Bicycle polo has been described as the "poor man's polo," though the bicycle polo enthusiast can spend five hundred dollars on equipment if he wants to do it the deluxe way. The sport greatly resembles horse polo, and some people play both sports. But just as field hockey and ice hockey have developed some basic differences, so have bicycle and horse polo.
The field is one third the size of the horse polo field, with maximum dimensions of 140 by 60 yards, the same as a football field. There is a goal at each end of the field, marked by posts twelve feet apart. A point is scored when a player knocks the ball between the goalposts of the opposing team.
Because of the reduced size of the field the player may only hit the ball three times in a row, while the horse polo player is allowed an unlimited number of hits. As a result, team play is important, with passing patterns to move the ball down the field.
Bicycle polo is also much less of a contact sport than horse polo, with "riding off" forbidden. Riding off allows an equestrian player to bump into an opponent, preventing him from lining up the shot correctly. But since bicycles don't have the resiliency of horses, contact is more hazardous and is not allowed.
Polo ponies are trained to follow the ball. "When horse polo players play bicycle polo," says Grubb, "it takes a while for them to get used to the fact that their 'horse' doesn't just take off after the ball."
Who plays bicycle polo? John Bowers, chairman of the Charlotte Bicycle Polo League, says that no more than twenty-five percent are avid bicycle riders. "Bicycle riders are about the last people to take it seriously, because almost all other phases of bicycle sport are actually solitary. Even though bike racing has teams, their tactics are not equal to the kind of teamwork required to win a polo match.
"Very few sports lend themselves to family activity the way this one does. Most are involved with matching people of the same ages, but that hasn't proved to be necessary with bicycle polo. It is good for all ages, from about twelve up.
"The younger one starts to learn this game the better. With handlebar modifications, the small scrambler or motocross-type bike that most kids ride would be ideal for the young player," Bowers said.
In the Northeast United States, where bicycle polo enjoyed passing popularity a few years ago, the sport drew almost all its players from the ranks of horse polo players.
But the Charlotte players learned the sport the hard way. John Bowers became interested in the game after reading about it in the League of American Wheelmen magazine in 1974. He and others studied the rules, went to a horse polo match in South Carolina, and learned by doing.
Their first encounter with other players was at a tournament last year in Chicago - which they won. "We learned a lot," says Bowers. "Having now had the experience of playing against Bill Matheson's team of horse polo players on bikes, I feel that our emphasis on the bicycle equipment was somewhat misplaced. The name of the game is stick skill and play anticipation. The bicycle itself can definitely help or hurt one's game, but can never compensate for lack of skill and knowledge of play."
Bowers says September through November is a good time for the season, because other bicycling activities are tapering off. "It is a good cold-weather sport. You generate a certain amount of heat."
Grubb advised starting out with inexpensive bicycles. "Get a twenty-six-inch wheel coaster brake bike with a drop frame, straighten the front forks, and substitute a twenty-four-inch front wheel. Slice the handlebars down. Remember, the less bike the better. Inevitably you are going to fall, and you don't want protruding parts or a high top tube to hurt you or another player."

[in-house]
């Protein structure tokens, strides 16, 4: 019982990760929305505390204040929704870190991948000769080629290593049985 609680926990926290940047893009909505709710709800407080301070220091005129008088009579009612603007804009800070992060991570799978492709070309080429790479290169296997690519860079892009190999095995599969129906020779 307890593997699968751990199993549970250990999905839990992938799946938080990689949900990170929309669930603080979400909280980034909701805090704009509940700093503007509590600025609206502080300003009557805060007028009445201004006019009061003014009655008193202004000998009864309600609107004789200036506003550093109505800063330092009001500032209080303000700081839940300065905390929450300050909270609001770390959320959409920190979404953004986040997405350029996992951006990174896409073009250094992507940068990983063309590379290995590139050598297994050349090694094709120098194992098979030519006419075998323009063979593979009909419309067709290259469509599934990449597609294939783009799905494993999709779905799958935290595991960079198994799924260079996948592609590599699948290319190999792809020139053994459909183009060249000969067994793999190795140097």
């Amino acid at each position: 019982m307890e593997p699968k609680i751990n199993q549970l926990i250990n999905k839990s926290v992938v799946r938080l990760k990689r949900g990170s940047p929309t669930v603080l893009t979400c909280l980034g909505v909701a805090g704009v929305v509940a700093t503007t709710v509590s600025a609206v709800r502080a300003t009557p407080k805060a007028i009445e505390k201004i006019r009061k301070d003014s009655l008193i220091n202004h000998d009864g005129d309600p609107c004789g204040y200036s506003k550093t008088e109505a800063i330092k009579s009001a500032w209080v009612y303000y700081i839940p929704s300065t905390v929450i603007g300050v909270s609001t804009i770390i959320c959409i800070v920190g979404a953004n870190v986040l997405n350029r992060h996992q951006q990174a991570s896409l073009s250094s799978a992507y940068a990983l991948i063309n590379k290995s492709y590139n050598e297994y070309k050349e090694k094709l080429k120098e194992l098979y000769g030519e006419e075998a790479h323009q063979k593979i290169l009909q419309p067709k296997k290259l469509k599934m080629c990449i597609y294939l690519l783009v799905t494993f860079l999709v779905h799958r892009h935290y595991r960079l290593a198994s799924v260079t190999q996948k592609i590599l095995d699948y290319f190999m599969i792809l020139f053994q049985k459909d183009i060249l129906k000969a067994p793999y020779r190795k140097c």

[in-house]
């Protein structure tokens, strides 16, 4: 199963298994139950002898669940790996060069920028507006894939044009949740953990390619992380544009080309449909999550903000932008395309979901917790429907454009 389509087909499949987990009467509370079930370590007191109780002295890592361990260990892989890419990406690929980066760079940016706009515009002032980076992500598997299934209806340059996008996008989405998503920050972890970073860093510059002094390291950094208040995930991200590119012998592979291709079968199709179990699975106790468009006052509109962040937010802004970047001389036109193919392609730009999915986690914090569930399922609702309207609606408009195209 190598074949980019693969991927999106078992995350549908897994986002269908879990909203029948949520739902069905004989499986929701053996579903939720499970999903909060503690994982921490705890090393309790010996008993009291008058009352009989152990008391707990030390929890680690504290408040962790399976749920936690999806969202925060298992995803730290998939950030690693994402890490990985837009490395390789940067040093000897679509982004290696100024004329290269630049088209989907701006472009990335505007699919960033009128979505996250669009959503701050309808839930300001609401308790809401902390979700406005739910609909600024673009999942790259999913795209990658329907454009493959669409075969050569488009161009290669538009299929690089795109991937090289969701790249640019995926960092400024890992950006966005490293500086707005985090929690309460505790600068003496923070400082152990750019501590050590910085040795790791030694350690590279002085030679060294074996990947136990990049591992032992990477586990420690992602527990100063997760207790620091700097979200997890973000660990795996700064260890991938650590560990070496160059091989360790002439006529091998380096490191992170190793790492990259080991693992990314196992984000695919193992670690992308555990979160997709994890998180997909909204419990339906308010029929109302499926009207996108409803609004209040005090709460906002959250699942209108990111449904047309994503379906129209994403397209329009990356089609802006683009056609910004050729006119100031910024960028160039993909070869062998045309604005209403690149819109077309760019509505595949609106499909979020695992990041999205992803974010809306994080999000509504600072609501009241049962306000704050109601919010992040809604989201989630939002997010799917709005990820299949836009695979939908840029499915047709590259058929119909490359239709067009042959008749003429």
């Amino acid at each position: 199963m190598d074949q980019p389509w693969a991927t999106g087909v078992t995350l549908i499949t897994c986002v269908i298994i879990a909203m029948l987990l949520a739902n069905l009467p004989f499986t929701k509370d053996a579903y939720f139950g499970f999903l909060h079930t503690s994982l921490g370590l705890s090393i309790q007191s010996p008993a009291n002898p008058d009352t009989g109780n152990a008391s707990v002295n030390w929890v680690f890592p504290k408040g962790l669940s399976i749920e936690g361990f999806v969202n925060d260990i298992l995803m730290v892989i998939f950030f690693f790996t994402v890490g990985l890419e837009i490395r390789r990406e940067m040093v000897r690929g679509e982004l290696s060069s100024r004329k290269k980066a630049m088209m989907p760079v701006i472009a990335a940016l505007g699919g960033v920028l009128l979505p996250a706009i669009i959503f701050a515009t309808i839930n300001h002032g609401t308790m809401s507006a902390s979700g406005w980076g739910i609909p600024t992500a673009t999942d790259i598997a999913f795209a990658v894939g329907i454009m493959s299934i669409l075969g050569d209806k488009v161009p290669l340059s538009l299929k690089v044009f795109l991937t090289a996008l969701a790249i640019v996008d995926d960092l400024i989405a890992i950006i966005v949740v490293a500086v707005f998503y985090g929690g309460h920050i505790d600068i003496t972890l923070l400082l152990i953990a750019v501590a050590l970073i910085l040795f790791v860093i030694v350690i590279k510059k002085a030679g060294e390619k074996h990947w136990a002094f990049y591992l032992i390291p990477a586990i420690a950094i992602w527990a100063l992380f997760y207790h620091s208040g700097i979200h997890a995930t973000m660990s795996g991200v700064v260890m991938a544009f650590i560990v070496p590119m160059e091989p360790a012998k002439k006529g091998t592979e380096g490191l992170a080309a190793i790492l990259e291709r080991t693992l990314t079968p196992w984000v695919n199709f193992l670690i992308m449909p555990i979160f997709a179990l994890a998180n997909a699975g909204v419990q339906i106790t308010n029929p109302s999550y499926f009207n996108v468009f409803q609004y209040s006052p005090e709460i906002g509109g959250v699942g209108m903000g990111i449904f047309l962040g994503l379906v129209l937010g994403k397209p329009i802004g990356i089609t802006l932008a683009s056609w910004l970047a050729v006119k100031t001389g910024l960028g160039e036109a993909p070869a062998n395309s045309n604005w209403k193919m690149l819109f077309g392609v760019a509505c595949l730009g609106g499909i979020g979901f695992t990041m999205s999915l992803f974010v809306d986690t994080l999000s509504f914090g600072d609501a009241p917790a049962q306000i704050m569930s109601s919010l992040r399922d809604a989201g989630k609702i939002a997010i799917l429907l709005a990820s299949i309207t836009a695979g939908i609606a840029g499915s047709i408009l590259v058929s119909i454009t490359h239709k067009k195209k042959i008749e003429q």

The mallets and balls and often the helmets used in horse polo are also used in bicycle polo, and it is therefore not too difficult to get these items.
But the polo helmets are expensive - retailing and fifty to seventy dollars. Bicycle helmets are not adequate as they lack crucial face protection. The teams in Charlotte and Chicago use construction helmets with clear Lexan face protectors added.
Grubb used to build polo bikes of his own design one at a time, till his physician told him the fumes from brazing were causing lung problems. Bowers bought about a dozen of the frames from Grubb, and still owns nine. He rents them to players on a per-game basis to cover maintenance costs.

Because of the short forks which fit the twenty-inch wheels, the steering tube is unusually long. Compared to a motocross bike the Grubb polo bikes have a shorter wheelbase and a longer trail - two and a half inches.
The bikes are light - twenty or twenty-one pounds. And strong? Grubb claims one "took the door off a taxi and only bent one of the front forks." (The rider suffered a broken collarbone and the woman in the taxi became hysterical.)
Some of the Chicago players including Grubb used a fixed gear - like track bikes use. Others us a coaster brake or disc brake, sometimes in combination with a front caliper brake.
Professionally Bowers in an industrial designer. He likes to polo bike design so much he has no other kind of frame. He has set up one of his frames as a touring bike with a six-speed free-wheel. He is working on designing a bag that will hold the bike so he can carry it on an airliner like a garment bag.
He has used the bike on sixty and one-hundred mile tours, and likes the quick steering. He finds it fits nicely with the front wheel removed in the back seat of a VW Rabbit.
But like Grubb, Bowers suggests that newcomers to bicycle polo put together bicycles from readily available parts.

Walter Ezell reports on all phases of the cycling scene for the LAW Bulletin, of which he is editor. He also contributed the plea for cyclists' right to the road, "You Can't Get There from Here."

Krausz, John and Vera van der Reis Krausz. "The Bicycling Book: Transportation, Recreation, Sport" The Dial Press. 1 Dag Hammarskjold Plaza. New York, New York 10017. 1982

1 comment:

notquitealibrarian said...

Holy shiiiiit man ya didn't have to type it all up! But thanks, that was a really enjoyable read. That book sounds pretty sweet.